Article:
The applicants – from five geopolitical zones – will be considered by the Federal Judicial Service Commission in the next round of appointments to the apex court bench.
The Nigerian Bar Association (NBA) disclosed this in a statement by its National Publicity Secretary Dr Rapulu Nduka which called for public reactions to the listed aspirants.
In the statement, the NBA said its Judiciary Committee chaired by Dr. Babatunde Ajibade (SAN) had received expressions of interest from 23 lawyers and urged the public to send in petitions where necessary.
The 23 aspirants are Mr Abugu Oromafunu (SAN), Mr Achara Ezekwesiri, Mr. Ademi-Akpeto Awolowo and Mrs Joy Okungbowa (SAN).
Others are: Mr. Mahmud Adesina (SAN), Mr. Adolor Onorieukuhakpo, Mr. Adelekan Ajayi, Mr. Ayoola Akande, Mr Ademola Alabi, Mr. Nuraddeen Ayagi, Mrs. Miannaya Essien (SAN), Mr. Udochukwu Ezeani, Mr. Chukwugekwu Ezenwa (SAN) and Mr. Omokhuwa Giwa.
The remaining are Chief Anthony Idigbe (SAN), Mr. Enya Nwocha, Mr. Edwin Obiorah (SAN), Mr. Ogbemudia Omoregie, Mr. Itoyah Otaru (SAN), Mr. Ujah Oyiwona, Mr. Stanley Princewill, Mr. Salisu Shuaibu, and Mr. Kadir Temim.
Ajibade said the NBA was in commitment to ensuring that the process for the appointment was made more transparent and only persons of appropriate character were appointed to the bench, that the NBA published the list.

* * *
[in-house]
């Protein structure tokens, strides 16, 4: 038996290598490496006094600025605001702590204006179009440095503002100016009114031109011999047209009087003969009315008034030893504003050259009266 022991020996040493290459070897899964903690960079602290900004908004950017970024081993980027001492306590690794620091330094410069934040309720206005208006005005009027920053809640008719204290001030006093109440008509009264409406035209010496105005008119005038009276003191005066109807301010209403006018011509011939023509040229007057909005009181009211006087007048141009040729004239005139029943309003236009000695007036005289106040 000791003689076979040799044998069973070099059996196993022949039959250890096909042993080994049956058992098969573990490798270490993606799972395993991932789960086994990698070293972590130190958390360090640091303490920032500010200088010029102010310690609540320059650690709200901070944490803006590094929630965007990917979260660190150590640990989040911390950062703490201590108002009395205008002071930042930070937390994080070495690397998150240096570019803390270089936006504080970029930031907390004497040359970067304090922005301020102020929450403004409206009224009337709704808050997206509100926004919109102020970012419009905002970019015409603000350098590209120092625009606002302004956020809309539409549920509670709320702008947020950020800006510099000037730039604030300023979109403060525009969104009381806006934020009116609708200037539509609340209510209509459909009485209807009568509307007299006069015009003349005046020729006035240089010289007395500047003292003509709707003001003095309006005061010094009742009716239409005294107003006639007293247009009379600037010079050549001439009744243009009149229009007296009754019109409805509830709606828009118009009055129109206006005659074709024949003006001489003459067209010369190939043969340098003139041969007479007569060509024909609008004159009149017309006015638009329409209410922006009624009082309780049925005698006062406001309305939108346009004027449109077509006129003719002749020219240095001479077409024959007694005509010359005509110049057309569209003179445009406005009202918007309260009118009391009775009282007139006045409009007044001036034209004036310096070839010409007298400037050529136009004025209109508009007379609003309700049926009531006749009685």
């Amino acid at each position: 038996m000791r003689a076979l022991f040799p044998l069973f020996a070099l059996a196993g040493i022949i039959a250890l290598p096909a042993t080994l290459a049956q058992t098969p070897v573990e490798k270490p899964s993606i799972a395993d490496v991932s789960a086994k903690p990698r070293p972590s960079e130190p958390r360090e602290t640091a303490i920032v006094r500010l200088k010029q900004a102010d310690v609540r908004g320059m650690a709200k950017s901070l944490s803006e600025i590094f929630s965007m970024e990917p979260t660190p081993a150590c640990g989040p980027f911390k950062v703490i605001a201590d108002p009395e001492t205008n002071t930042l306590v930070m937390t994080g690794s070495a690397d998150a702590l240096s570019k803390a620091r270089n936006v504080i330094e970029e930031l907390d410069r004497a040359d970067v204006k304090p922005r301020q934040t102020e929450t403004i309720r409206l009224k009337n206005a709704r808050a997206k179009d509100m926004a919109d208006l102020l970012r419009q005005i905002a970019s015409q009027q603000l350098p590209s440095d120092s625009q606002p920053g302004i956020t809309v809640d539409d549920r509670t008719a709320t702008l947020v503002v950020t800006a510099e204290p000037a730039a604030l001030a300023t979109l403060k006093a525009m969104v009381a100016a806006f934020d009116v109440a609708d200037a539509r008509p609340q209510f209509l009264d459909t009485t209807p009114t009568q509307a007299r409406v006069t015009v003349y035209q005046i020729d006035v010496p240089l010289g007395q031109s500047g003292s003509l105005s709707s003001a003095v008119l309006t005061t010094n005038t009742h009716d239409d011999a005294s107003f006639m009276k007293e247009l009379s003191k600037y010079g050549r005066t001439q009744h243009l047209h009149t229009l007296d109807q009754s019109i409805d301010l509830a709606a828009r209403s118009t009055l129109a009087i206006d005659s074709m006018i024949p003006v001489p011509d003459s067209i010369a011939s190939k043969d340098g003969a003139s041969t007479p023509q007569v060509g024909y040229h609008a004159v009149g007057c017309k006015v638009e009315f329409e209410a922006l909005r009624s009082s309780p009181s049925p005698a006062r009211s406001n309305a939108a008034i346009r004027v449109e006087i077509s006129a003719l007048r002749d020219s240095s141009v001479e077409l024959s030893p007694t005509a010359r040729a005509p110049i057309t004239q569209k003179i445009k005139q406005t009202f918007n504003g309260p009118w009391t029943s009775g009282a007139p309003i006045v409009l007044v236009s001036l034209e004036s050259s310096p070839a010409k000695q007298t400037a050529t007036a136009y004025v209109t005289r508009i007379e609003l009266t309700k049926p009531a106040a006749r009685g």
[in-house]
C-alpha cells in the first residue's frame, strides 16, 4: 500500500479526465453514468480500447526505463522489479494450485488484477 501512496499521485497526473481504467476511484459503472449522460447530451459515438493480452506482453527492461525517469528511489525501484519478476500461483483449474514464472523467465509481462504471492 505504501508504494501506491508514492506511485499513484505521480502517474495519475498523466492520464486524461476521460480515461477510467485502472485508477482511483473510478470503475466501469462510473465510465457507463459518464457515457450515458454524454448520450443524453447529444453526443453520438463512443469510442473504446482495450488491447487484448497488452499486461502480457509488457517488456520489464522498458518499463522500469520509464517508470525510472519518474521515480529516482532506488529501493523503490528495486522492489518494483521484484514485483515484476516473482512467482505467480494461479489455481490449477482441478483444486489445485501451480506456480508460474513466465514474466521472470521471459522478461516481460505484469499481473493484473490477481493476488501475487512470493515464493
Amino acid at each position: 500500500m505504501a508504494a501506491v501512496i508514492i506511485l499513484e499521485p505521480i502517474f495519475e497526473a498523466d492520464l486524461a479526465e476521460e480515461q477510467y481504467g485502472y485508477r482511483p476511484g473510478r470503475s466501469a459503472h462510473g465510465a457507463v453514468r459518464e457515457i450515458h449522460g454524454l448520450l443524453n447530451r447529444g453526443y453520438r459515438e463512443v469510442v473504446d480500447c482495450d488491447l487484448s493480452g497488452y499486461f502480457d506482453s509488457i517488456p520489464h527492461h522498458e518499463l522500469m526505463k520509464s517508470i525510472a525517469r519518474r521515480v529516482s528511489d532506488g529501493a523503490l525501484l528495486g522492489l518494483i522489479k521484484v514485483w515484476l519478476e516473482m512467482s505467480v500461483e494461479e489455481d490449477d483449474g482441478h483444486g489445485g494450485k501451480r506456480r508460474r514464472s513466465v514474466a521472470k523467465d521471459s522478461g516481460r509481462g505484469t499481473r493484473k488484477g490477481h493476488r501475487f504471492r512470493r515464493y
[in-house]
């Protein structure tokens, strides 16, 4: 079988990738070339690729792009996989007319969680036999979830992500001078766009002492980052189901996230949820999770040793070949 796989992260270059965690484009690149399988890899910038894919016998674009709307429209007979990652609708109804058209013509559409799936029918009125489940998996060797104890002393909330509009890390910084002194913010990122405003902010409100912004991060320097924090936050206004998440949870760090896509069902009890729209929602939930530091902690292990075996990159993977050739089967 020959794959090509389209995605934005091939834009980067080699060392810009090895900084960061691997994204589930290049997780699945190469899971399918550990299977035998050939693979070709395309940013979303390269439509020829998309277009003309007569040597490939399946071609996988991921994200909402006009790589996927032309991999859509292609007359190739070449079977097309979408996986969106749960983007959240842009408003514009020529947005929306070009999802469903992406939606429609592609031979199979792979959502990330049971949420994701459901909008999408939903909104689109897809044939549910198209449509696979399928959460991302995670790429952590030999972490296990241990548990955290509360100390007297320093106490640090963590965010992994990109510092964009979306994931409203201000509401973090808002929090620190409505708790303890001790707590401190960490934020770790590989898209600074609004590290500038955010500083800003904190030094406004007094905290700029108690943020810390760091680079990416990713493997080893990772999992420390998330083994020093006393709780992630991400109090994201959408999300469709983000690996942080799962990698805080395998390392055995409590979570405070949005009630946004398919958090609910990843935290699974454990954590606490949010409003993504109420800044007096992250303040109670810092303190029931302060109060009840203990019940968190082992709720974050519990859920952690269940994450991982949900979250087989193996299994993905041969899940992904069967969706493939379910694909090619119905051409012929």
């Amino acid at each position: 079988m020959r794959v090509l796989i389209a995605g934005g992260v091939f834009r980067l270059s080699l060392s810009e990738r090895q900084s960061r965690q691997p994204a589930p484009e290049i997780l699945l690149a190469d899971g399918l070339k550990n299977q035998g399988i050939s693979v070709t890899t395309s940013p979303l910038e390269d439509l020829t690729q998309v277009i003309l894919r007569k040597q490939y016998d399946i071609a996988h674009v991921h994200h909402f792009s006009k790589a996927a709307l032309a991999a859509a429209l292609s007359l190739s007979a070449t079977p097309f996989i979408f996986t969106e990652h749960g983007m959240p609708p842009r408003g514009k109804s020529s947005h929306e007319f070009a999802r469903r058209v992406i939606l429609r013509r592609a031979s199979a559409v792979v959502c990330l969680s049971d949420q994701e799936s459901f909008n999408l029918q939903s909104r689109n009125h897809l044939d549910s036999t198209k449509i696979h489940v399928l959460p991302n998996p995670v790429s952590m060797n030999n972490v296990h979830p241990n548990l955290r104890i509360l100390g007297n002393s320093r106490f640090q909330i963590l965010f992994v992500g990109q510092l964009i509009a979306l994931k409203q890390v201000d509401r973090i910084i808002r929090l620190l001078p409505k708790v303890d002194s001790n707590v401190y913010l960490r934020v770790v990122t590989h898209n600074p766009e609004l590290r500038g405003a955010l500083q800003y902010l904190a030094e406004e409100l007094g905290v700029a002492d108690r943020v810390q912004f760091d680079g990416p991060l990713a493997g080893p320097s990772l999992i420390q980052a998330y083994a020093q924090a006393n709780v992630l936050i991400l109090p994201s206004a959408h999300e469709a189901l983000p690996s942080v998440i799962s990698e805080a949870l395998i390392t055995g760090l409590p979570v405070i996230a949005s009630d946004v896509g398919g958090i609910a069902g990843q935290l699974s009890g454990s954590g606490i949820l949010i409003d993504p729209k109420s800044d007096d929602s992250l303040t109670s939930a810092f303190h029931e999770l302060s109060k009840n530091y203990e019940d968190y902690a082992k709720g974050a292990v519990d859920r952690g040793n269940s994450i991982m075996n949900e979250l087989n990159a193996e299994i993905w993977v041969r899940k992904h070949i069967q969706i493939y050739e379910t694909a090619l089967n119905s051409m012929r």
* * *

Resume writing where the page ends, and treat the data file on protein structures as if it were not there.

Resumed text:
“The NBA, consequently, requests that members of the bar and the general public who know of any reason why the aspirants should not be considered for appointment to the Supreme Court bench, should forward a petition stating their reasons.
“The petition should be received at the National Secretariat of the NBA on or before February 25 in hard copy or by email addressed to firstname.lastname@example.org,” he said.
The secretary to the judiciary committee added that all such petitions should include proof of the senders’ identities as anonymous petitions would not be treated.
The NBA’s statement is sequel to a January 19, 2022, letter by the Chief Justice of Nigeria (CJN) Justice Ibrahim Tanko Muhammad which included lawyers among those to be considered as Justices of the Supreme Court.
The CJN’s proposal responded to years of pressure by stakeholders, particularly the Body of Senior Advocates of Nigeria (BOSAN), for its members and distinguished academics to be appointed to the topmost echelon of the nation’s judiciary.
Traditionally, only Court of Appeal Justices were appointed to the Supreme Court. The last of the only two lawyers who made the apex court bench was then Attorney-General of the Federation (AGF) Augustine Nnamani in 1979.
There are currently 16 justices on the Supreme Court bench, out of a maximum of 21, with some of them expected to retire soon.
In the CJN’s offer, apart from the Southeast which will get two slots, and the Northeast which is excluded, the other zones will get one slot each.
The NBA followed up on the CJN’s letter by issuing a notice on February 7, requesting members of the bar to forward their expressions of interest to the vacancies.